Implementation Strategy for Land Administration in Mozambique
1DINAT - National Directorate of Lands, Mozambique; 2Verde Azul/DINAT - National Directorate of Lands, Mozambique; 3EXI LDA, Mozambique; 4Kadaster, Netherlands, The
This paper proposes an implementation mechanism for the Land Sector Strategic Plan in Mozambique. A clear priority is identified in this proposal: DUAT production for 5 million parcels before 2025 combined with an land administration organisation where maintenance can be performed. This allows for the future development and introduction of a more comprehensive land governance. Land administration is considered as a business that operates within legal frameworks. This business approach implies result orientation, minimal possible costs, cost recovery where possible and transparency in execution of the business. Topographic mapping and land use planning should be included in this business approach. Implementation of the Land Sector Strategic Plan of Mozambique can be achieved by one unique, single and autonomous organisation for land administration and topographic mapping.
Developing an Integrated Land Information Management System (ILMIS) for Tanzania
1Office of the Prime Minister (OPM), Republic of Tanzania; 2Ministry of Lands, Housing and Human Settlements Development (MLHHSD), Republic of Tanzania; 3IGN FI; 4Innola Solutions
Tanzania has not been able to tap many opportunities presented by its land resources because most of the land is not yet planned, surveyed and registered. The process of land parcel registration is complicated and expensive. The Government is committed to land-related reforms and to economic and public sector change as a firm basis to achieve the envisaged strategic development objectives. The design, supply, installation, and commissioning of the Integrated Land Management Information System (ILMIS) project will fully integrate all aspects of land management in two stages: the Pilot Stage and the Development Stage. Service delivery will start with business units in the Eastern Zone and Kinondoni Municipal Council and the roll-out to the rest of the country will commence on completion of the pilot stage in July 2018. This paper and presentation will provide insights into the pilot implementation of ILMIS comprising land administration, survey and mapping, and registration.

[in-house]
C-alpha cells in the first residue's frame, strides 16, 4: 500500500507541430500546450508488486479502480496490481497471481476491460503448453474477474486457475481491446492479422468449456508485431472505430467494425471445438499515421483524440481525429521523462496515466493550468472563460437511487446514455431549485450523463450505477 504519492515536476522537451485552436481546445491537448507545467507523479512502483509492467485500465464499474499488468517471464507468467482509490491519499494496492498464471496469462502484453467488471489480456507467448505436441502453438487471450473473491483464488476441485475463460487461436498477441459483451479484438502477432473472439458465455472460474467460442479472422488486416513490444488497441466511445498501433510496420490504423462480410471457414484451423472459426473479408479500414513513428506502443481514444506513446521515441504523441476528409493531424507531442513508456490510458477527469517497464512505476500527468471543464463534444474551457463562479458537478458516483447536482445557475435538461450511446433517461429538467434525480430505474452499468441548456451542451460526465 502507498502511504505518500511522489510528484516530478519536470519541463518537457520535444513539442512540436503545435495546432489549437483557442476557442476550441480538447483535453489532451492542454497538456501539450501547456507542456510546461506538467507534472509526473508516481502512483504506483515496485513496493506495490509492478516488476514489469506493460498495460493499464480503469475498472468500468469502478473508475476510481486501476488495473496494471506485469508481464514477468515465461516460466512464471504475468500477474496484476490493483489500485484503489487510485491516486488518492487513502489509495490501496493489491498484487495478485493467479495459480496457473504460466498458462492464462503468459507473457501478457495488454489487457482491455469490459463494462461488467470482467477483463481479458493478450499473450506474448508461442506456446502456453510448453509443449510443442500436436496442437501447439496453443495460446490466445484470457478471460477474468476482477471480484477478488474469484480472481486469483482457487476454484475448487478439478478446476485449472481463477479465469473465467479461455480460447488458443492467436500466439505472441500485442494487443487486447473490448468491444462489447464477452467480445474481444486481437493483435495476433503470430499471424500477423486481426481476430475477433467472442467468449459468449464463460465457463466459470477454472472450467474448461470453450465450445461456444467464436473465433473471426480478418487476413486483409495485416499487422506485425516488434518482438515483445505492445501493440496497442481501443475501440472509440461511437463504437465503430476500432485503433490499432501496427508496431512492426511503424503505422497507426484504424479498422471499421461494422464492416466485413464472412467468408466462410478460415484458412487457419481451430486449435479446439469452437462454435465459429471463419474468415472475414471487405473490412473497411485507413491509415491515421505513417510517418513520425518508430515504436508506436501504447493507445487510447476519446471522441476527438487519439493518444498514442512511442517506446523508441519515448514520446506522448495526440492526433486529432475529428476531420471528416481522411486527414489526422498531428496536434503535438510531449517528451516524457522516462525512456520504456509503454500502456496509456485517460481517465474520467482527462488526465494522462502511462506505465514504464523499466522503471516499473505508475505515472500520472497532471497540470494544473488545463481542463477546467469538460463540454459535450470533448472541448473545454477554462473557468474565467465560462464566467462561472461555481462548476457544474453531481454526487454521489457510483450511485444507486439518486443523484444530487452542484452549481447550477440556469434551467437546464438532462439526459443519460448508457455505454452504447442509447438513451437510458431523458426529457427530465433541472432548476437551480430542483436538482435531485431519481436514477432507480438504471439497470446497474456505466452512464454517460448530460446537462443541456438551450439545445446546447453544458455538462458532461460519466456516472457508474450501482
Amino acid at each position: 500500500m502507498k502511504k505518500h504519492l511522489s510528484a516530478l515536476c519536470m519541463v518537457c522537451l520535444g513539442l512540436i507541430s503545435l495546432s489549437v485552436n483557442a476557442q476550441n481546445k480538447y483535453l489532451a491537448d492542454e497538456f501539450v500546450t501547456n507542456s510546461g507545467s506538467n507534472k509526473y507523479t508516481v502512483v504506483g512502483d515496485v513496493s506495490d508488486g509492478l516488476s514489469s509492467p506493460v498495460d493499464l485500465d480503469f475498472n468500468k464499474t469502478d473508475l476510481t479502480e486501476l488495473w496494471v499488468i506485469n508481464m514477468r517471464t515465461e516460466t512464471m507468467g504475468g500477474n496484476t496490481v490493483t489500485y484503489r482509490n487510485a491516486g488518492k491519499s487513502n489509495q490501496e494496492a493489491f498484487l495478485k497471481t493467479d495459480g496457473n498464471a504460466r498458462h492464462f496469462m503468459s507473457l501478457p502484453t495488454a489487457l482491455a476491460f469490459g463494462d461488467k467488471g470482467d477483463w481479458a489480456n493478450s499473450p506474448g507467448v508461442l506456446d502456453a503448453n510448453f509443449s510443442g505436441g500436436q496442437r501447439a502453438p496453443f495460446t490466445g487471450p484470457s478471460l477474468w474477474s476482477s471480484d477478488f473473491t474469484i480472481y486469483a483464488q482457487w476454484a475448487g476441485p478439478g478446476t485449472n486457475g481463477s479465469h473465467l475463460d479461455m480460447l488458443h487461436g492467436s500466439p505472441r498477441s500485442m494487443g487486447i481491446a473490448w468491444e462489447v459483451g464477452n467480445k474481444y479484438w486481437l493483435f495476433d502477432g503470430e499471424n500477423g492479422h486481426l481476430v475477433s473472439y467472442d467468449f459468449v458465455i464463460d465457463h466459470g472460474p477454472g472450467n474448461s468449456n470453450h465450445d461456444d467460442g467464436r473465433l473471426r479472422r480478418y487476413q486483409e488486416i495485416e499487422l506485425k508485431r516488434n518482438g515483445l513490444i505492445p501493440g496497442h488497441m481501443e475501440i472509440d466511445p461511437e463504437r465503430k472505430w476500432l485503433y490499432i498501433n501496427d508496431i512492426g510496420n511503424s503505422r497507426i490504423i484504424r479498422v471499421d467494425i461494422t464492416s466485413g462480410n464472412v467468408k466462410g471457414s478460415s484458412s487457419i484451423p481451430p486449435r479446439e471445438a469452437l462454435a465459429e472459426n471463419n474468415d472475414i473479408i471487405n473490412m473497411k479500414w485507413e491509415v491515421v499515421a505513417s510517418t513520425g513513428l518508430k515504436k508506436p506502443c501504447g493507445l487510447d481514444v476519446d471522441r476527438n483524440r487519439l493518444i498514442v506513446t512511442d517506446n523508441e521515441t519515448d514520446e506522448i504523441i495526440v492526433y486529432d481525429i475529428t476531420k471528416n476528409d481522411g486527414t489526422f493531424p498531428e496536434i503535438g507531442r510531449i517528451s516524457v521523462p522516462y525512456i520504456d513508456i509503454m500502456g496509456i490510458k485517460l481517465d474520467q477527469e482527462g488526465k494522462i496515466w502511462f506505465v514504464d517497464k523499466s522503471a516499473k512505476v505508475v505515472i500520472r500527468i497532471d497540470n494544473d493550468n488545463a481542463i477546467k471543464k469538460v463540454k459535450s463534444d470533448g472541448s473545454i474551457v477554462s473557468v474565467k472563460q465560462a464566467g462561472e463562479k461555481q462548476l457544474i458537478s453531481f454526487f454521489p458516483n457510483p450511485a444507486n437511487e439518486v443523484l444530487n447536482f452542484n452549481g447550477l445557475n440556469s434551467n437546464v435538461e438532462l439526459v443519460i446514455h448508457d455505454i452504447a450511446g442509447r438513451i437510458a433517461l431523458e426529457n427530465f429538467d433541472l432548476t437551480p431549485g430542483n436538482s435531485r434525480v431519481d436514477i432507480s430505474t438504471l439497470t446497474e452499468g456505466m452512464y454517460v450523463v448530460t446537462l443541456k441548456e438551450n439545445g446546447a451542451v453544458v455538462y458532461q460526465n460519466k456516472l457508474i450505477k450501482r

|2:00pm - 3:30pm||07-05: Improving Land Service Delivery in Africa III|
Session Chair: Bernis Byamukama, UK Department for International Development, Rwanda
Fit-for-Purpose User Rights Documentation: The case of private Mailo land in Uganda
1GIZ, Uganda; 2Makerere University, Uganda
Central Uganda is characterized by the existence of Mailo-Land titles. ‘Mailo’, derived from the English word “mile”, is a feudal land tenure system originating from an agreement between the Buganda King and the British Government in 1900. However, farming of these lands was mostly done by settlers (tenants) who increasingly occupied the land over time, especially after the end of the war in the 1980s. Today, many tenants are not aware on which parcel they reside or who the actual land owner is. Furthermore, though legally their land use rights of tenants are protected by the Constitution of Uganda, in reality often no documentation exists and their situation is considered being highly vulnerable.
Using fit-for-purpose technologies the land use rights of tenants are documented and through increased transparency this will allow for negotiation processes taking place between landlords and tenants in order to identify sustained solutions.